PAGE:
The Genetics of Glaucoma in African Americans

Investigator: Neil J. Risch, PhD
Sponsor: University of Pennsylvania

Location(s): United States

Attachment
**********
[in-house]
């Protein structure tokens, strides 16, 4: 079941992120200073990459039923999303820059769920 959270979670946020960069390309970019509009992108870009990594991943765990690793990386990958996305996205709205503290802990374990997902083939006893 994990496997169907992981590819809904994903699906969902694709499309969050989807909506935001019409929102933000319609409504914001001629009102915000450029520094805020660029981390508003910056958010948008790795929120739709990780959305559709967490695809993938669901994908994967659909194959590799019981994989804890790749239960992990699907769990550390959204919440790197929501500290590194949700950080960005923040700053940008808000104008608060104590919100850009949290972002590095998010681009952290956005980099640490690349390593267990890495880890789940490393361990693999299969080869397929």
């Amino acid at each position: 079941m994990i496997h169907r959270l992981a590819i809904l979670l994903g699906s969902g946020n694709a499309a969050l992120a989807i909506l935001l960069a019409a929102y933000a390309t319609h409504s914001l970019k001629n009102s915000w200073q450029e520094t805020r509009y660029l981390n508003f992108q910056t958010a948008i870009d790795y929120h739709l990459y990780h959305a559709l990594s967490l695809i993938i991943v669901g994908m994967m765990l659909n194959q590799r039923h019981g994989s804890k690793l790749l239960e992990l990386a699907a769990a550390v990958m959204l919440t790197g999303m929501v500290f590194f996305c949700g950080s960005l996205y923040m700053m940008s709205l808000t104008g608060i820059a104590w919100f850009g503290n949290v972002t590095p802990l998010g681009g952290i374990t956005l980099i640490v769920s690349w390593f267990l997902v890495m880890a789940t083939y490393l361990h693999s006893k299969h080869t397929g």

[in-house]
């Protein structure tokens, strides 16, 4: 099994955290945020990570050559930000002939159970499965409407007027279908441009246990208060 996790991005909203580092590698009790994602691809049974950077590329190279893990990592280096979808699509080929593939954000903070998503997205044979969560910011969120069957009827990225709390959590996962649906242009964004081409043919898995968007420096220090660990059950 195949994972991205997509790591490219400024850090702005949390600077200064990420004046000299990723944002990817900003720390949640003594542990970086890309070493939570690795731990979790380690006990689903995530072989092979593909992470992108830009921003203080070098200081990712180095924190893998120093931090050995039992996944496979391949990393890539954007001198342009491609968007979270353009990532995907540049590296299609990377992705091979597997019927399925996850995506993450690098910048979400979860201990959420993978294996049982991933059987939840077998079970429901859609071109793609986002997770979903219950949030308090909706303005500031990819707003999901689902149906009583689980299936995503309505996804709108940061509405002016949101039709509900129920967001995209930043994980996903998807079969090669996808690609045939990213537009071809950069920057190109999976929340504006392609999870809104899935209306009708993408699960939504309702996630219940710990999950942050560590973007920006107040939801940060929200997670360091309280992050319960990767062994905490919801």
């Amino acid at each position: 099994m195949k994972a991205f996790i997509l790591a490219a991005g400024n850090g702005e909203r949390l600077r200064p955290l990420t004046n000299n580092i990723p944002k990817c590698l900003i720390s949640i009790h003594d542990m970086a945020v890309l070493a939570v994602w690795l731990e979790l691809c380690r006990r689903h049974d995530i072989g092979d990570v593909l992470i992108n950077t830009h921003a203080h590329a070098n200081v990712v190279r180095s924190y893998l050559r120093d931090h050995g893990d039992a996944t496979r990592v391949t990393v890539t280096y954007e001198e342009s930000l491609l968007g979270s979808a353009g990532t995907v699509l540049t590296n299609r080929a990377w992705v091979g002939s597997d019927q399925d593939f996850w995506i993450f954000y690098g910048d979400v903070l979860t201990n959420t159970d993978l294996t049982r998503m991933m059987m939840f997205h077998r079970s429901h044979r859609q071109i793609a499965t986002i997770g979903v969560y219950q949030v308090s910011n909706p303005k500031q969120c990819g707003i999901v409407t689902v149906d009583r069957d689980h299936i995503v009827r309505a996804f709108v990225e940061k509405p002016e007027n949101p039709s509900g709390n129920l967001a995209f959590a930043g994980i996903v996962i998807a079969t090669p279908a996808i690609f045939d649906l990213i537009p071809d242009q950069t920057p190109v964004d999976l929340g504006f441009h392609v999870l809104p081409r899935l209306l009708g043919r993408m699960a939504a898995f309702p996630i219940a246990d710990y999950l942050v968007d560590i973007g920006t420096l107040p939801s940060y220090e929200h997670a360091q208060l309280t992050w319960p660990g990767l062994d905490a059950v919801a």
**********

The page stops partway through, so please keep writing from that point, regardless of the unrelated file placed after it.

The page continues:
Glaucoma is the leading cause of irreversible blindness worldwide, affecting approximately 70 million people. By 2000, 2.2 million Americans had been diagnosed with glaucoma, and this number is estimated to reach 3.4 million by 2020. Primary open angle glaucoma (POAG) is a spectrum of disease causing vision loss which is associated with progressive and irreversible degeneration of nerve cells in the retina. The prevalence of POAG is 3% among those of Asian ancestry, 6% among Caucasians, and 16% among those of African ancestry age 70 and older. POAG appears almost 10 years earlier and progresses more quickly in African Americans (AAs), making it the leading cause of irreversible blindness in this population. Genetics are known to play a role in this disease~ however, POAG genetics are complex, and many risk factors are involved. This proposal represents the first large population study specifically evaluating AAs for genetic risk factors. In order to examine AAs for POAG risk factors, a genome wide association study (GWAS) will be performed. GWAS is a method that detects genetic variants in a large population to determine if any variants are associated with a disease or trait. The proposed GWAS will generate data on these variants in 17,000 AAs, 2,000 with POAG and 15,000 controls. This experimental approach will identify genes associated with POAG in AAs, who disproportionately suffer from more severe forms of this disease. Many different clinical traits are associated with POAG, and investigation of clinical determinants of this diagnosis will be correlated with genetic data. Collaborations with other institutions that have explored this approach in other populations will be used to further enhance the data set. In addition to the GWAS, the portions of DNA responsible for coding proteins will be specifically examined, since abnormal proteins are associated with disease susceptibility, progression, and severity. Genetic risk factors for POAG have been identified in other populations. The relevance of these known risk factors, along with new risk factors that emerge from the proposed GWAS investigation, will be evaluated for Americans of African ancestry. The ultimate goal of the Primary Open Angle African-American Glaucoma Genetics Study (POAAGG) is to facilitate the development of rational, targeted screening, diagnosis and eventually novel treatments for AA POAG.